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Driveline Site Is Not a Predictor of Infection After Ventricular Assist Device Implantation

Martin, Billie-Jean*; Luc, Jessica G.Y.; Maruyama, Michiko; MacArthur, Roderick; Bates, Angela R.§; Buchholz, Holger; Freed, Darren H.; Conway, Jennifer

doi: 10.1097/MAT.0000000000000690
Adult Circulatory Support

Driveline infections (DLIs) remain a major source of morbidity for patients requiring long-term ventricular assist device (VAD) support. We aimed to assess whether VAD driveline exit site (DLES) (abdomen versus chest wall) is associated with DLI. All adult patients who underwent insertion of a HeartWare HVAD or HeartMate II (HMII) between 2009 and 2016 were included. Driveline infection was defined as clinical evidence of DLI accompanied by a positive bacterial swab and need for antibiotics. Competing risks analysis was used to assess the association between patient characteristics and DLI. Ninety-two devices (59 HMII) were implanted in 85 patients (72 men; median age 57.4 years) for bridge to transplant or destination therapy. VAD DLES was chest in 28 (30.4%) devices. Median time on VAD support was 347.5 days (IQR 145.5, 757.5), with 28 transplants and 29 deaths (27 on device). DLI occurred in 24 patients (25 devices) at a median of 140 days (IQR 67, 314) from implant. Staphylococcus aureus accounted for 15 infections (60%). Freedom from infection was 72.8% (95% confidence interval [CI] 53.1–78.0%) at 1 year and 41.9% (95% CI 21.1–61.5%) at 3 years. In competing risks regression, abdominal DLES was not predictive of DLI (hazard ratio, HR 1.65 [95% CI 0.63, 4.29]), but body mass index (BMI) >30 kg/m2 was (HR 2.72 [95% CI 1.25, 5.92]). In conclusion, risk of DLI is high among patients on long-term VAD support, and a nonabdominal DLES does not reduce this risk. The only predictor of DLI in this series was an elevated BMI.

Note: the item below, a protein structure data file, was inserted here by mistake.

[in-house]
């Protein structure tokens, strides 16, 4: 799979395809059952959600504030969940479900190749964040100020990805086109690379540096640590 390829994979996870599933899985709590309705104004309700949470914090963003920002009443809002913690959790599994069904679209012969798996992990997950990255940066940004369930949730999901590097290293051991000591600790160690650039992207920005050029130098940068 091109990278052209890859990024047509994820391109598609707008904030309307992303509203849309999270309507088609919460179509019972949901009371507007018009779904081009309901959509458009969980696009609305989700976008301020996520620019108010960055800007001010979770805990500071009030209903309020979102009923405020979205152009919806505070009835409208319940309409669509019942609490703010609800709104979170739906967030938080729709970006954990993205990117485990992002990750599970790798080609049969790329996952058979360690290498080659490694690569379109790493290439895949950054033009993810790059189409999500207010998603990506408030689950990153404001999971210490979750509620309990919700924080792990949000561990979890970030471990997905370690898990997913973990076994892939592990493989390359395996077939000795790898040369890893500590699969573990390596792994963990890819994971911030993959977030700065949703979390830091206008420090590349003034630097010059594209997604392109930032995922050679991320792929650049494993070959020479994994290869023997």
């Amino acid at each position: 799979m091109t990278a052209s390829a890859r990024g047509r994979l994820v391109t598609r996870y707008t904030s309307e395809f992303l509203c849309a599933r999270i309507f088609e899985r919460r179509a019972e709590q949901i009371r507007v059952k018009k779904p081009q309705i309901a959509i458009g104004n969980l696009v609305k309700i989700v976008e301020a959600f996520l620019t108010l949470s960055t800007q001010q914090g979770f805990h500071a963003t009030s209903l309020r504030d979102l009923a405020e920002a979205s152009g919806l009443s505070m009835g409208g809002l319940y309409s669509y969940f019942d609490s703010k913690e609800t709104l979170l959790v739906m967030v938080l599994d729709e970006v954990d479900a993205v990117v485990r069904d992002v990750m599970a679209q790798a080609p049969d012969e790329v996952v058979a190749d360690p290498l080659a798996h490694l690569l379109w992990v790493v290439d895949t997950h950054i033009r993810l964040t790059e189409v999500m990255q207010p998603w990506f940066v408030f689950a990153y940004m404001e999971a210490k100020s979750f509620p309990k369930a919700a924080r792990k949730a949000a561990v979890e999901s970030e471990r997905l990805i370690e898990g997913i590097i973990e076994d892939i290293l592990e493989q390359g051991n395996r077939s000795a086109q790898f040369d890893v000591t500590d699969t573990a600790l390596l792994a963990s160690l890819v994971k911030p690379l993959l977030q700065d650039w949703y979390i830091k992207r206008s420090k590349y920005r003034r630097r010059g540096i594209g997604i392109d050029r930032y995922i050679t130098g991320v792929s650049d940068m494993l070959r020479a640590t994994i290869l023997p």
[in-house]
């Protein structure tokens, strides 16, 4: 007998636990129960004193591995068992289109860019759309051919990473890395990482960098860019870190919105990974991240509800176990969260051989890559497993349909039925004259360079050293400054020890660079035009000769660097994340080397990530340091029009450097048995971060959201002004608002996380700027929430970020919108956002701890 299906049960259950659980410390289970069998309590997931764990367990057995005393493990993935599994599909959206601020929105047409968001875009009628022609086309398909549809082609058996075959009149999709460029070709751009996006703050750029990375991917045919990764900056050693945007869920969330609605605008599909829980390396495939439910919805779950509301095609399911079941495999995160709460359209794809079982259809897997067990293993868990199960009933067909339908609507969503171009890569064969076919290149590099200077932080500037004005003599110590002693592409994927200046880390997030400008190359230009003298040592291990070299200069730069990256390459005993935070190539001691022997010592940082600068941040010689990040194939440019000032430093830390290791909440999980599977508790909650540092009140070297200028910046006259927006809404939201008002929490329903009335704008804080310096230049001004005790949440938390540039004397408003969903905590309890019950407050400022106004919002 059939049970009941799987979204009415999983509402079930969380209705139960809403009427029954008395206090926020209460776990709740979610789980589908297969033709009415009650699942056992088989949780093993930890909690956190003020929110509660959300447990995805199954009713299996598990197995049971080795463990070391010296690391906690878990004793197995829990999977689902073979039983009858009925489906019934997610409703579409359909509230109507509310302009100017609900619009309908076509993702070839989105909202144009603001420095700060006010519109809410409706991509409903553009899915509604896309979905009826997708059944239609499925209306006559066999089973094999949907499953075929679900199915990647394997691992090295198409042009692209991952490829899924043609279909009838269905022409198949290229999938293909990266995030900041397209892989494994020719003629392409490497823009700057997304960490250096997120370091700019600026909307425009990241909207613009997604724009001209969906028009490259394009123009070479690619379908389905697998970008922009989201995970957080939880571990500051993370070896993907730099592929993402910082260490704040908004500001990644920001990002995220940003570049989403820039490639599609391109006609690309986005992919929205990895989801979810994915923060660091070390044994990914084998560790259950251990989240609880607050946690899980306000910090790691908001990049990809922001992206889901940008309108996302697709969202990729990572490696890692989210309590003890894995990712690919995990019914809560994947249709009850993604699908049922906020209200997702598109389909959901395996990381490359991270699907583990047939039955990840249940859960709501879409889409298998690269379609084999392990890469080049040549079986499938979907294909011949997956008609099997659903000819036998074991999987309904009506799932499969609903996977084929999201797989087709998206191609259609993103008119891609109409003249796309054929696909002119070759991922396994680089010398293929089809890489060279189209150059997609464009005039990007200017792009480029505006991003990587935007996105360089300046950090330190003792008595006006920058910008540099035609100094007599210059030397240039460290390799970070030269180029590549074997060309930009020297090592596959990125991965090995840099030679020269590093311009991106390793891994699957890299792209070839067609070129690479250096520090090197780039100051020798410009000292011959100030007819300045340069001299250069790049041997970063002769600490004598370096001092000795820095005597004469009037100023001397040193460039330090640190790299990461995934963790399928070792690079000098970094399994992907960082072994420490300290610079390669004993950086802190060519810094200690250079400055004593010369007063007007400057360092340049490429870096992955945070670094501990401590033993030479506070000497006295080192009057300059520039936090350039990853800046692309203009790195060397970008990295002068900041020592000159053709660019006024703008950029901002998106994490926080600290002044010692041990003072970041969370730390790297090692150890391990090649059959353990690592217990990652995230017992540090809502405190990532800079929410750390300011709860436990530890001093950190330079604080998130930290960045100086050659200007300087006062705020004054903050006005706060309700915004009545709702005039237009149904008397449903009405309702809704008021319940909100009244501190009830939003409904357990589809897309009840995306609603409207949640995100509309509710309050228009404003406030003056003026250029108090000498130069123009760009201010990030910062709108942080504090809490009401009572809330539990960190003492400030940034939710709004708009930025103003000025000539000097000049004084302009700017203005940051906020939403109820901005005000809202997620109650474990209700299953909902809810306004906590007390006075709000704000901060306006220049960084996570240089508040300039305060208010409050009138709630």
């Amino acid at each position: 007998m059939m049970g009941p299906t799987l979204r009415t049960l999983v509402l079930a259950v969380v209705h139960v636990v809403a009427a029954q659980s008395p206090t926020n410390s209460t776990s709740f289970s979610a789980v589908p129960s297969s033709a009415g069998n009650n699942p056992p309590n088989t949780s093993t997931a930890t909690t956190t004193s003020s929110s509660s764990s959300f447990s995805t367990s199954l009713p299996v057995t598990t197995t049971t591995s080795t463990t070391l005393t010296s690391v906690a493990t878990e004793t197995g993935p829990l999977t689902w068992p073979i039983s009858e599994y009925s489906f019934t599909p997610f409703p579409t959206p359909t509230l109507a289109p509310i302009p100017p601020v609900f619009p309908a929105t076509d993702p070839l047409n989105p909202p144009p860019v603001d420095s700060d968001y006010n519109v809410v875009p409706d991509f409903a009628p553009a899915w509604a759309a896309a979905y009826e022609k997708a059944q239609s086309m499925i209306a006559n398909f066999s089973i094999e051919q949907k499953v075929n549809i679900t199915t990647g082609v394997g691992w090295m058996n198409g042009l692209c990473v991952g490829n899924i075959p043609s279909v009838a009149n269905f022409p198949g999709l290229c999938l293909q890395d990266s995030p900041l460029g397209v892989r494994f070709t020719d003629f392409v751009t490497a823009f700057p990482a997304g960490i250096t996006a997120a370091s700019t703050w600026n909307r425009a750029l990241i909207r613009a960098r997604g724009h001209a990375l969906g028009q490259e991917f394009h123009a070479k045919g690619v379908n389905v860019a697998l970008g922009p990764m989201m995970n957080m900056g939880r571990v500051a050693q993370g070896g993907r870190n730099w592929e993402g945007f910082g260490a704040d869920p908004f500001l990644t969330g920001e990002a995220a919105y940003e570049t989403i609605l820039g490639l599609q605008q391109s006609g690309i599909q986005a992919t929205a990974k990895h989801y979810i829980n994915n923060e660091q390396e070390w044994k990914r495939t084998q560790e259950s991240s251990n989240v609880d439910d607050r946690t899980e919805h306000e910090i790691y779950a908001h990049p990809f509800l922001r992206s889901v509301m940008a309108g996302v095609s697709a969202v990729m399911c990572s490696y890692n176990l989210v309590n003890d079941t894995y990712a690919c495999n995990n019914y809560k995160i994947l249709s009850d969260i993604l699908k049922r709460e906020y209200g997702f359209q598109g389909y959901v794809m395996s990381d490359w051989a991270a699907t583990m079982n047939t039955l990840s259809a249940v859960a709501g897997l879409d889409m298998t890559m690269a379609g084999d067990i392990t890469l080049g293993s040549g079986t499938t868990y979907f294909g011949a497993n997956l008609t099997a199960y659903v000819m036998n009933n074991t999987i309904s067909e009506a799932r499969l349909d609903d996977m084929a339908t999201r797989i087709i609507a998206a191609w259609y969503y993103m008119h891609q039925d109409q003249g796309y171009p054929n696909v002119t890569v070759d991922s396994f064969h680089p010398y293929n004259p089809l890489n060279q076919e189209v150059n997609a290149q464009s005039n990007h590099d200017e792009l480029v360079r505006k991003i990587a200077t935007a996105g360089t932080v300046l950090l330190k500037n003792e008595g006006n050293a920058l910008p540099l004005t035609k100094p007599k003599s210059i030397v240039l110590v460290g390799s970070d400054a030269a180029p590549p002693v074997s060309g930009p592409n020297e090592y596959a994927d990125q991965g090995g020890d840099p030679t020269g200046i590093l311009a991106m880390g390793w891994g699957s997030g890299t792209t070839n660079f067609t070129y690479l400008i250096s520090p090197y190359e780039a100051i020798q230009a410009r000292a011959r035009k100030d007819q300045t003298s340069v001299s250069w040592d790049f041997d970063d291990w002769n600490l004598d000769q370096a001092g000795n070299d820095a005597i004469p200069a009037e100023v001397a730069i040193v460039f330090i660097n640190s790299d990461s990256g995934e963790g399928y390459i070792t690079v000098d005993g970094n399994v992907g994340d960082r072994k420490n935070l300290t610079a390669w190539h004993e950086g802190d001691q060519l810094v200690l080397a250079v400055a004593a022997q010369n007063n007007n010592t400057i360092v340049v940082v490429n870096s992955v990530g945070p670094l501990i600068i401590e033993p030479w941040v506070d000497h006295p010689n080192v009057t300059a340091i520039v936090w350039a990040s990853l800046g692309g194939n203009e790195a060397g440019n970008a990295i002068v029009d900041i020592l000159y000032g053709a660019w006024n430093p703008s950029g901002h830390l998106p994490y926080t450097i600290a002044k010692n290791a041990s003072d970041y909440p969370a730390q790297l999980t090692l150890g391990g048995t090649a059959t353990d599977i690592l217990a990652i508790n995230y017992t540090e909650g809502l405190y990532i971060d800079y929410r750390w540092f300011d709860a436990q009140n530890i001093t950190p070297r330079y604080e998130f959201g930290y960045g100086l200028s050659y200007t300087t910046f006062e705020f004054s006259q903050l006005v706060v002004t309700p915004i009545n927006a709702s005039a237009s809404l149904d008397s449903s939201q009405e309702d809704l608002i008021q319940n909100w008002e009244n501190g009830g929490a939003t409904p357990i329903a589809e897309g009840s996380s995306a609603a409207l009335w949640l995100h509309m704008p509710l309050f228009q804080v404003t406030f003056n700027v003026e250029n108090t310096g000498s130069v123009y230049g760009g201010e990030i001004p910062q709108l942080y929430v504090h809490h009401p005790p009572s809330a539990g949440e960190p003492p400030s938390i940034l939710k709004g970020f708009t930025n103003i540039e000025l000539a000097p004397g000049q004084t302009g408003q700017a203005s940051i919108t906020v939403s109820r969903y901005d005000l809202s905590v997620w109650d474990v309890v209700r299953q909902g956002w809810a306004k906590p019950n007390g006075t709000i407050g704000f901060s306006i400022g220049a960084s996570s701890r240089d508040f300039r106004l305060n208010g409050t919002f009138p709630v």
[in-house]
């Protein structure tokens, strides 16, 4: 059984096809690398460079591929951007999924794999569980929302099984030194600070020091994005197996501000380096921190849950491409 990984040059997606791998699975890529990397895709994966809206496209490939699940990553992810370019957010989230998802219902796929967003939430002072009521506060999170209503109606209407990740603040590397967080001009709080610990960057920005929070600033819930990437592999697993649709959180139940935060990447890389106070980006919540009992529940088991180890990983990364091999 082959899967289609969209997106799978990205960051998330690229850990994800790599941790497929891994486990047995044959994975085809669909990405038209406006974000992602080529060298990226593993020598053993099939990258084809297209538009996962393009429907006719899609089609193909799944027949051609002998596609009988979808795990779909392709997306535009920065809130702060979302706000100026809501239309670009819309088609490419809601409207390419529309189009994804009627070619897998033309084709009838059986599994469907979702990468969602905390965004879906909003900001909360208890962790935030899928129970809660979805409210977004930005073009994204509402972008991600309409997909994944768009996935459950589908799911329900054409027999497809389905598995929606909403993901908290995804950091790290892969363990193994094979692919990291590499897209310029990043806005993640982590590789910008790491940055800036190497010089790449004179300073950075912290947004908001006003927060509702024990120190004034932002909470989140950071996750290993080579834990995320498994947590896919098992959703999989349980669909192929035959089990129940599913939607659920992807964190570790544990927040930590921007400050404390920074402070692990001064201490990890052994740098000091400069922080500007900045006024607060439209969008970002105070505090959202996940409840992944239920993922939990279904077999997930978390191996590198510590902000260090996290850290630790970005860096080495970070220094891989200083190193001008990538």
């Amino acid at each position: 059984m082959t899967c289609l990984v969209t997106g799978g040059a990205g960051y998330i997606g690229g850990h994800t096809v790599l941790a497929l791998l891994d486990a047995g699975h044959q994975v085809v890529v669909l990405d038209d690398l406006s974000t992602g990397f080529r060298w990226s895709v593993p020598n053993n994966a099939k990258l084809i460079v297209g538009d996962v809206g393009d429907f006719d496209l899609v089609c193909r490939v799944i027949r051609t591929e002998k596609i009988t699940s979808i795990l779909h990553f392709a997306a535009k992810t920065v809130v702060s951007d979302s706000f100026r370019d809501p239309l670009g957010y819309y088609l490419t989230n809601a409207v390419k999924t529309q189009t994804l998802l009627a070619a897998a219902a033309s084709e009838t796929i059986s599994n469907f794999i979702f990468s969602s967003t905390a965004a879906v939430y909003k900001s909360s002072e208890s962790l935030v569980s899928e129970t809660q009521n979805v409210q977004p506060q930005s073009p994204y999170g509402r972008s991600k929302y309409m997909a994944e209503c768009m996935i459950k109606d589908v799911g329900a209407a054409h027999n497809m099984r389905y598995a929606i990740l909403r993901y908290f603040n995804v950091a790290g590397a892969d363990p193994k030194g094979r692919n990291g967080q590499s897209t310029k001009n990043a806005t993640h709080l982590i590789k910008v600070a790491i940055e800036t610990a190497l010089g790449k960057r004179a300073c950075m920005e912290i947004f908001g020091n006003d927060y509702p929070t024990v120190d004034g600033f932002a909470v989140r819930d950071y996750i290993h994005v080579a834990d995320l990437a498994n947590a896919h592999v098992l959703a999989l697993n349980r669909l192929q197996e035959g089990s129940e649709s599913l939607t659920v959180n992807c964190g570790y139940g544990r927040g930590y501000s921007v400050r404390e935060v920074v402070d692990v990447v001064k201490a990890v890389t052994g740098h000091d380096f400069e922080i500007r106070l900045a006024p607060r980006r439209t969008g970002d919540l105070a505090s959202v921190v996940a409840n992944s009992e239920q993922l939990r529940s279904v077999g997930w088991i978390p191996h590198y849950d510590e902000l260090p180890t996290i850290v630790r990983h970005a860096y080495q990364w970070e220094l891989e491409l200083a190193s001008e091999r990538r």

From the *Division of Cardiothoracic Surgery, Stanford University, Stanford, California

Division of Cardiac Surgery, University of Alberta, Edmonton, Canada

Faculty of Medicine and Dentistry, University of Alberta, Edmonton, Canada

§Division of Critical Care, University of Alberta, Edmonton, Canada

Department of Pediatrics, University of Alberta, Edmonton, Canada.

Submitted for consideration June 2017; accepted for publication in revised form August 2017.

Disclosure: The authors have no conflicts of interest to report.

Correspondence: Jennifer Conway, MD, Department of Pediatrics, University of Alberta 8440 112 Street NW, Edmonton AB T5G-2B7, Canada. Email:

Copyright © 2018 by the American Society for Artificial Internal Organs